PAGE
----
Chocolate Covered Friendship is as visual as it is narrative, so a gift book was always the goal. Chocolate and friendship are meant to be shared. We wanted a product that would be the perfect gift to give a friend. Yet, we also wanted the book to have depth and meaning. We honestly believe we’ve accomplished both.

What are some of the more unique situations you've faced with your publication of a gift book?

One very fun and positive situation we experienced was the creative freedom the publisher gave us in creating this book. They certainly had the option of taking our manuscript and designing the book to their own desires and specifications, but instead, they allowed us to be very hands-on in the design process.

The result is a very authentic and organic visual journey. Almost all of the images in the book were taken at a charming cottage in our hometown of Historic Franklin, Tennessee. Every truffle photographed is the actual truffle featured in the chapter. We were even able to solicit our friends to be our “models”, which gives the book a very real and natural feel.

A challenge we continually faced was making the book marketable to a wide audience. We are Christians. Our message is inherently Christian. But we are not preachy. We believe our message of chocolate and friendship is universal. We’d hoped the book could be “mainstream” yet still reflect our message of faith.

Yet, we kept getting push-back during the process that it was not “Christian enough”. And that presented quite a challenge considering our desire for broad-appeal. For example: One of the truffles contains Irish Crème. Now, alcohol is not present in the truffle, but nonetheless the publisher has been asked to change the verbiage to Irish Crème Flavoring in reprints in order to appease a few sales channels.

What areas of writing most challenge you?

My heart’s desire is to publish a novel – preferably the one I’ve been writing for the past seven years. I cringe when I read stories of writers who scrap half a dozen manuscripts before publishing their “pearl”. Really? All that work down the drain? The possibility frightens me.

For me, writing Chocolate Covered Friendship was easier (relatively speaking, of course) than writing my novel. Non-fiction is finite. We had thirteen chapters with beginnings, middles and ends. This “novel thing” completely eludes me at times. Will there ever be an end?

That’s why I’m on this website every day reading about the experiences of other novelists. I desperately need the inspiration.

Any marketing ideas or experience you think might help our readers?

Ahh … marketing. Isn’t it a joy? (Said sarcastically, even from a writer with a background in marketing.) My advice: When you meet people whose publishers posted billboards and hired Bassett Hounds to market their book for them, just shoot them on the spot. (Yes, I’m talking about you Michael Snyder.)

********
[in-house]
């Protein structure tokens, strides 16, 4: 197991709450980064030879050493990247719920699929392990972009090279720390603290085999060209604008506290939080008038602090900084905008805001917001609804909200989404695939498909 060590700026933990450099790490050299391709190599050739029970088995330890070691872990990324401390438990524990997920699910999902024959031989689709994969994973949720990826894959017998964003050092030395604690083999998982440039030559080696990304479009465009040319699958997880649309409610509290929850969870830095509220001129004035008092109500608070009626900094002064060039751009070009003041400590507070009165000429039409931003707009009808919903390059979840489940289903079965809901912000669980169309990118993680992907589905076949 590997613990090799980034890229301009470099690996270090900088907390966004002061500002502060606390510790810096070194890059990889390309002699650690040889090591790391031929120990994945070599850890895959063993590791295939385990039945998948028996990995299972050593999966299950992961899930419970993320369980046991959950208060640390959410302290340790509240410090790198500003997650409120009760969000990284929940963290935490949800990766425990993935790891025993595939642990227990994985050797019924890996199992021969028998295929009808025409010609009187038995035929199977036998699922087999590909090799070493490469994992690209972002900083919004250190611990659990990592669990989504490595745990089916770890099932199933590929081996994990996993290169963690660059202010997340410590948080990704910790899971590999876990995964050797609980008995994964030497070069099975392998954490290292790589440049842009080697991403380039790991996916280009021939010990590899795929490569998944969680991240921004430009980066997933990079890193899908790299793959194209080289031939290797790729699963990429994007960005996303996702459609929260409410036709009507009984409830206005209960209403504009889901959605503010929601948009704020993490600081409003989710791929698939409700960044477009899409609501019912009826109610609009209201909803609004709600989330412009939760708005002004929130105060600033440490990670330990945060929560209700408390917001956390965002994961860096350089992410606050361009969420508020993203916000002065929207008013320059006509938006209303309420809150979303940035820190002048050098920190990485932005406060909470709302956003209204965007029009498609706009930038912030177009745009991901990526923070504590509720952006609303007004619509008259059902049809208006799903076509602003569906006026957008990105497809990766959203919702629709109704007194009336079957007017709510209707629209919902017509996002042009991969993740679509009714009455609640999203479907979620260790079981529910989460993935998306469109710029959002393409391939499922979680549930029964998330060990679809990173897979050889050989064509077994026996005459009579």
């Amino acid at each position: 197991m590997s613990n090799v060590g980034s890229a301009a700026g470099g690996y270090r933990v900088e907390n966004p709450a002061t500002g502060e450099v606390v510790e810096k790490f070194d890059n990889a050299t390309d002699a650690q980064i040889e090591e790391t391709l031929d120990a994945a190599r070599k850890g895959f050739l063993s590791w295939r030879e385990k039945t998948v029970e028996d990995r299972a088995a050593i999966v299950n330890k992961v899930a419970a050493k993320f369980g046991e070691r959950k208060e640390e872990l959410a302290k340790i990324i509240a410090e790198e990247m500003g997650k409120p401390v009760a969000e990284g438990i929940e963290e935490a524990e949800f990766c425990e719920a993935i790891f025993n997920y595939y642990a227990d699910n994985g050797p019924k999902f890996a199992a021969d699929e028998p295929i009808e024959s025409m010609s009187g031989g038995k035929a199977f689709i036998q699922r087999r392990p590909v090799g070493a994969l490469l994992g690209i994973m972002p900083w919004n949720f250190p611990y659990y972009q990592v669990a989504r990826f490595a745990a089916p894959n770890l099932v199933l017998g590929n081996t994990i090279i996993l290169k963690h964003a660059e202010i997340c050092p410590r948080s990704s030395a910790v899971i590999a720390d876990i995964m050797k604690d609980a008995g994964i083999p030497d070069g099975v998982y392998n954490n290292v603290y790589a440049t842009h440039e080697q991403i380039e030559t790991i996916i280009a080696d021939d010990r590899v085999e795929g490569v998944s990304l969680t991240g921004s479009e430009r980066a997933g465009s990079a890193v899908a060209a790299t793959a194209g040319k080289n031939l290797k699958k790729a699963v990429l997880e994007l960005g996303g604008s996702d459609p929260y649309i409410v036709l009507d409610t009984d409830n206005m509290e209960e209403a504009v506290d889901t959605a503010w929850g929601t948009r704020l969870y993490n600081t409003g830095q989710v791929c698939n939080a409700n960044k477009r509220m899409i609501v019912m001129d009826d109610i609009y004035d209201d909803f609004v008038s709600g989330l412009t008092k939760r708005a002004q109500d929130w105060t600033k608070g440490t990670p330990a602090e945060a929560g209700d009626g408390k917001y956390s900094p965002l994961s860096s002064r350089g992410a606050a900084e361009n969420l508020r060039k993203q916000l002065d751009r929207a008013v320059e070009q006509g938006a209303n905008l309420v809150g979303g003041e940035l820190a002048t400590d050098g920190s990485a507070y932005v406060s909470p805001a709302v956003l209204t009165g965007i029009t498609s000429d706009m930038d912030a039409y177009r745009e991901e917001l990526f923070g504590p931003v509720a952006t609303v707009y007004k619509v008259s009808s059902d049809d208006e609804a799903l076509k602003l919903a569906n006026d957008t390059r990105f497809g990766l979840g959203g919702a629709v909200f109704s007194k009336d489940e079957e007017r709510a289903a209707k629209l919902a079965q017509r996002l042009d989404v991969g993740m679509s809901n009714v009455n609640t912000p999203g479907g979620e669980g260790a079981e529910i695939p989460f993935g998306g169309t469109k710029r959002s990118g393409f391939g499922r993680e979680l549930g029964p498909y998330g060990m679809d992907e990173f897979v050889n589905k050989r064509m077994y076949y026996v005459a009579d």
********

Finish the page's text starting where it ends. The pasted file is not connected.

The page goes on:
The more accurate scenario is a whole lot of self-marketing. Of course, it helps when your co-author provides chocolate samples at book events!

But seriously … one very effective marketing tool is viral marketing. Whenever I’d read about a writer who loved chocolate (several of whom had posted on this site) I’d make a note of it in a Word document file. Then, when our book was completed, I asked these writers if they’d be willing to review our book on and/or their personal blogs, etc. in exchange for a copy of the book. Writers are so eager and willing to help their fellow woman! And getting these reviews helps to spread the word about our book.

Closing remarks, the perfect answer to the question I didn't ask?

When in doubt – add chocolate!


  1. Well, Angela, I don't know if I've ever read a more mouth-watering interview. Thanks for sharing your journey.

  2. Angela, don't ever give up on that first novel. Never. Keep writing it. When it's done, let it sit for a few months. Then go back and see where you want to re-create, modify, enhance, or eliminate. You'll get it done and with your rep, someone will take a chance on it.

  3. What a cool surprise to see Angela on my daily drive-by here at NJ. In case anyone's wondering Angela and her family are just the coolest...and that's the highest of compliments!

    And yeah, finish that novel! (When you do, we'll get the families together and celebrate with chicken and lots and lots of sauces!)

    Lastly, everyone go buy her's about chocolate for goodness sake!


  4. I love your closing remark! ;)

    And I chuckled at your educational quandry. My brother was the same. They guy ended up with 5 masters degrees and, fortuntely, only 1 PhD. LOL My poor folks!

    Literally! :D

    Thanks for the great interview, ladies.

  5. Thank you so much to the NJ team for this opportunity and to Kelly for the great questions. I appreciate everyone's encouragement. This site is such an inspiration.